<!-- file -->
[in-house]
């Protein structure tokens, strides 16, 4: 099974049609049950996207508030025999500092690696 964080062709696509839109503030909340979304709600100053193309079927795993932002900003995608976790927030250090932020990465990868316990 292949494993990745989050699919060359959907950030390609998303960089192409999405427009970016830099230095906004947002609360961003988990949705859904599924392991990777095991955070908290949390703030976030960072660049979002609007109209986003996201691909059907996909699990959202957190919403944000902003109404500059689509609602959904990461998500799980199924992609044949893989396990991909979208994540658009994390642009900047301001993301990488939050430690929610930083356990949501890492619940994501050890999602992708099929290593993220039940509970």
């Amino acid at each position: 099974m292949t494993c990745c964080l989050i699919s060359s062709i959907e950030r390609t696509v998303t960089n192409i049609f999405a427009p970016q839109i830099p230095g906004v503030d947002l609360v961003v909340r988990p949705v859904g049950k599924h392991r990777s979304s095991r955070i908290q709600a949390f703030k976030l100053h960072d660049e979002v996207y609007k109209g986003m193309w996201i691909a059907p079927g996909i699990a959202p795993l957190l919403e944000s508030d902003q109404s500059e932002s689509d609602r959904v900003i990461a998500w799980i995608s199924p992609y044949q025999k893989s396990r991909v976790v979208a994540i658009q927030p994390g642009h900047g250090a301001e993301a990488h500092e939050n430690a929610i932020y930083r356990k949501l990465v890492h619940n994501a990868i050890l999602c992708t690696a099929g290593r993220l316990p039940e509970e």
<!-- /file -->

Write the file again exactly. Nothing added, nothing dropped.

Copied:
[in-house]
């Protein structure tokens, strides 16, 4: 099974049609049950996207508030025999500092690696 964080062709696509839109503030909340979304709600100053193309079927795993932002900003995608976790927030250090932020990465990868316990 292949494993990745989050699919060359959907950030390609998303960089192409999405427009970016830099230095906004947002609360961003988990949705859904599924392991990777095991955070908290949390703030976030960072660049979002609007109209986003996201691909059907996909699990959202957190919403944000902003109404500059689509609602959904990461998500799980199924992609044949893989396990991909979208994540658009994390642009900047301001993301990488939050430690929610930083356990949501890492619940994501050890999602992708099929290593993220039940509970």
């Amino acid at each position: 099974m292949t494993c990745c964080l989050i699919s060359s062709i959907e950030r390609t696509v998303t960089n192409i049609f999405a427009p970016q839109i830099p230095g906004v503030d947002l609360v961003v909340r988990p949705v859904g049950k599924h392991r990777s979304s095991r955070i908290q709600a949390f703030k976030l100053h960072d660049e979002v996207y609007k109209g986003m193309w996201i691909a059907p079927g996909i699990a959202p795993l957190l919403e944000s508030d902003q109404s500059e932002s689509d609602r959904v900003i990461a998500w799980i995608s199924p992609y044949q025999k893989s396990r991909v976790v979208a994540i658009q927030p994390g642009h900047g250090a301001e993301a990488h500092e939050n430690a929610i932020y930083r356990k949501l990465v890492h619940n994501a990868i050890l999602c992708t690696a099929g290593r993220l316990p039940e509970e």